Gun rights advocates celebrated the passage of House Bill 1284, which adds a protection for Hoosiers from legal action following a justified use of force.
The bill also addresses several other issues related to firearms.
The legislation signed into law by Gov. Eric Holcomb takes effect this month.
“The initial purpose of [HB 1284] was to protect Hoosiers’ rights to protect themselves and not be bankrupted after a justified use of force,” Rep. Jim Lucas said.
Lucas, a Republican from Seymour who introduced the bill, described an instance when a woman shot her firearm to protect a police officer, killing a man stopped by law enforcement. The deceased man’s family filed a wrongful death suit, and attorneys pressured the woman to settle in the case, according to Lucas.
“I drafted legislation to prevent this from happening to any other Hoosier in the future,” he said. “I want to stress the use of justified force. Some have said this allows for someone to shoot on sight ... nothing could be further from the truth.”
Lucas said that the bill would also allow Hoosiers to carry firearms in churches and religiously affiliated schools.
In next year’s General Assembly, as he has in past years, Lucas said, he will introduce a bill to allow teachers to arm themselves at school.
“It’s unconstitutional that we make people defenseless against people that aren’t prohibited by laws,” he explained. “We have, in this society, disarmed those in the best place to do anything during a school shooting.”
Lucas said such a law would require teachers to have the same level of training as police officers, 40 hours, with training focused on school-based active shooter situations. This action could save schools money for retaining resource officers, the state representative said.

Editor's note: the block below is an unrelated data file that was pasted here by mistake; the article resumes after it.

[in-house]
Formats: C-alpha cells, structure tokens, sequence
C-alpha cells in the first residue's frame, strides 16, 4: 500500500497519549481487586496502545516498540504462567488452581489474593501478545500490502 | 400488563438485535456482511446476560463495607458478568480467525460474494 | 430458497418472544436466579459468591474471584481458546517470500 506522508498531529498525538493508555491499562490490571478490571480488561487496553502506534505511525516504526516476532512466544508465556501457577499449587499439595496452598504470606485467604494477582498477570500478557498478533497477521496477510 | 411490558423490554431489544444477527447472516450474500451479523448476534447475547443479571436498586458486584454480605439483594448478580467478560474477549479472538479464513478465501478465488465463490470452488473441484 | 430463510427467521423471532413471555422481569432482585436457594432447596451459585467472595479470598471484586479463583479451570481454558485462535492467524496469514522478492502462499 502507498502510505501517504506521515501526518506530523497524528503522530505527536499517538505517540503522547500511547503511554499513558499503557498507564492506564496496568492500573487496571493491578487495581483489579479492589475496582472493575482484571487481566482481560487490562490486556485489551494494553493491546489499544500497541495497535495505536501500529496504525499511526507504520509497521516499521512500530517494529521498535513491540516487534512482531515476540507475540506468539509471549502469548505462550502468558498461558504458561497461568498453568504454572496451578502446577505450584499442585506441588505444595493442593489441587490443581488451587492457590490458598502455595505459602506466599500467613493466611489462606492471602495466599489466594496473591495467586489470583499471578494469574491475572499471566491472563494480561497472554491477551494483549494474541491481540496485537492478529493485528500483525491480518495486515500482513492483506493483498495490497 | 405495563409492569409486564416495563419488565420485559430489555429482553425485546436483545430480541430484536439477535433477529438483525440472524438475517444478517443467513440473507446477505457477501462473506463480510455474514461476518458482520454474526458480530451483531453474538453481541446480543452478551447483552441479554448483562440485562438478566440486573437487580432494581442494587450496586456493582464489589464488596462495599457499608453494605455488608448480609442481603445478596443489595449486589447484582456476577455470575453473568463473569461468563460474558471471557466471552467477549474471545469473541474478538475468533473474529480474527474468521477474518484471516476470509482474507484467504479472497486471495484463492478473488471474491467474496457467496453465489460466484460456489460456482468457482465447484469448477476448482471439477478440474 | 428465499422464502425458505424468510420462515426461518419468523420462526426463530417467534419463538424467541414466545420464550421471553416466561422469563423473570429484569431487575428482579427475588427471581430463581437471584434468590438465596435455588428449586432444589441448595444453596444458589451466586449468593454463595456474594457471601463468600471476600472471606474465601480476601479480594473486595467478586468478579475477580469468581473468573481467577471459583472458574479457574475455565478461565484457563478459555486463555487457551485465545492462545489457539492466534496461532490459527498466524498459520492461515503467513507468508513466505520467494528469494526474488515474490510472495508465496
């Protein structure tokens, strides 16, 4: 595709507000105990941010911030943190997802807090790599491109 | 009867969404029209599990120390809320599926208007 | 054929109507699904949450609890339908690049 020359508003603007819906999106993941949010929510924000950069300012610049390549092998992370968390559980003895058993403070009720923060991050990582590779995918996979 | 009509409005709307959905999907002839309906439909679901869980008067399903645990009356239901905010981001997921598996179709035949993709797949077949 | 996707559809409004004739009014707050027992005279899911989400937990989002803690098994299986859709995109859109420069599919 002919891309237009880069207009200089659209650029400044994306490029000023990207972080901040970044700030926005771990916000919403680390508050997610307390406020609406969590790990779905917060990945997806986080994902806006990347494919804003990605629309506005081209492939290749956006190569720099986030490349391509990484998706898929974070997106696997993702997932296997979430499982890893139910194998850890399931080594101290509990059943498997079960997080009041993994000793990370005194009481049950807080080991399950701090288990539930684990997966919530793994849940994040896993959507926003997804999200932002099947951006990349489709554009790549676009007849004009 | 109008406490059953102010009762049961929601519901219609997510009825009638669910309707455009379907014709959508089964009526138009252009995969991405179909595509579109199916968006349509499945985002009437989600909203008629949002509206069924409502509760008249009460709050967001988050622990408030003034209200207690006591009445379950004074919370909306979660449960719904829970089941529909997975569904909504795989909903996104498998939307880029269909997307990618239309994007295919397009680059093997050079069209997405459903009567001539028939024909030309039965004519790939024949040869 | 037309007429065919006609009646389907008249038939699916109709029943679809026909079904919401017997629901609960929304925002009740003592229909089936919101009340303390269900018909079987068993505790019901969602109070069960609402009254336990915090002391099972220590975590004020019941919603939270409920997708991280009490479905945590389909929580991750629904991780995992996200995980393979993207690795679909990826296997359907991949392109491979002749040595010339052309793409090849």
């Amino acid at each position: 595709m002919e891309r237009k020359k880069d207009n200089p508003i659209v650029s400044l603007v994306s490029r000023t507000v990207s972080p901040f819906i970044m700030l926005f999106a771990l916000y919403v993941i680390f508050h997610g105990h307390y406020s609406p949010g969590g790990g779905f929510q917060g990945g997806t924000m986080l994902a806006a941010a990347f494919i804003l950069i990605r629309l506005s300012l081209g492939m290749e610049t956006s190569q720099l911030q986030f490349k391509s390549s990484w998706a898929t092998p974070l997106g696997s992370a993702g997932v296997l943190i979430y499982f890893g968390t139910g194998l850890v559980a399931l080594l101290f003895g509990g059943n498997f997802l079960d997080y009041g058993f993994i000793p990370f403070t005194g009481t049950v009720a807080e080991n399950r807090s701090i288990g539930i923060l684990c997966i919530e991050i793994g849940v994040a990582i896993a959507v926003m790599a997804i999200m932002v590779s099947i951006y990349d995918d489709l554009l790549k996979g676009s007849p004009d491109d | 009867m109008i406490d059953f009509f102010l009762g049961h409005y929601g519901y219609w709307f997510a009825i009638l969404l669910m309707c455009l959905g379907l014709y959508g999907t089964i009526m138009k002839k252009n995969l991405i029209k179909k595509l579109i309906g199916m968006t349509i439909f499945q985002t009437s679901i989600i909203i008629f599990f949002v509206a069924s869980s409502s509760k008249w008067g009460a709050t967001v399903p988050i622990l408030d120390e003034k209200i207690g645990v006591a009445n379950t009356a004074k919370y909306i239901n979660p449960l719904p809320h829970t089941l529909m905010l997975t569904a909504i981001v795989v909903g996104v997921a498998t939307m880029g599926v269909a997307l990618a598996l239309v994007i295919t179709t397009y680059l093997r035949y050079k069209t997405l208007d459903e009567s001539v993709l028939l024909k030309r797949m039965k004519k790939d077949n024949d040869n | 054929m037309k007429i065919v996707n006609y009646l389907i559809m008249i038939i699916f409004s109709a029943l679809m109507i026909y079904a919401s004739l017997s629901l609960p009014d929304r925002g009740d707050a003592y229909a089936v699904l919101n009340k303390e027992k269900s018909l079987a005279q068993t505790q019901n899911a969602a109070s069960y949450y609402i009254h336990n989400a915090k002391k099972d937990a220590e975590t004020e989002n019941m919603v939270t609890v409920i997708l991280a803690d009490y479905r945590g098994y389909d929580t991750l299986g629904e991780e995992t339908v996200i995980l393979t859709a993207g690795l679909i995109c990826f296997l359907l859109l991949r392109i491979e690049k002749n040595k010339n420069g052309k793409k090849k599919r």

During the process of drafting the bill, Rep. Ben Smaltz, R-Auburn, requested increasing the state’s four-year handgun license to five years, Lucas said. The bill also allows for law enforcement agencies to serve as locations for voter registration.
Other public safety laws
Three other new laws fall under public safety for Hoosiers, including bills criminalizing “revenge porn,” allowing for protective orders from harassment and creating protections for children from sexual predators.
The sharing of an explicit photo without the permission of the subject will now be prohibited as a Class A misdemeanor under Senate Bill 243.
The law defines the distribution of “nonconsensual pornography” as sharing an intimate image without consent and includes sharing those photos on the Internet. For subsequent offenses, the penalty increases to a Level 6 felony.
Previously, Indiana law permitted protection orders only after a violent assault. Hoosiers can now seek court-ordered protection from harassers under HB 1607, and courts can specify terms and conditions for the offender.
Young Hoosiers will have new protections from child predators under SB 551. Parents may now file for protection on behalf of their children against someone engaging in sexual grooming activity. The law also stipulates that children under the age of 16 may have comfort items or comfort animals while testifying in any hearing in any criminal matter.
The law prohibits the Department of Child Services from disclosing records related to ongoing investigations or criminal prosecutions. It also expands the list of offenses that may be prosecuted before a victim turns 31, including child molesting, child solicitation, child seduction and incest.
Contact Whitney Downard at email@example.com or follow her @WhitneyDownard.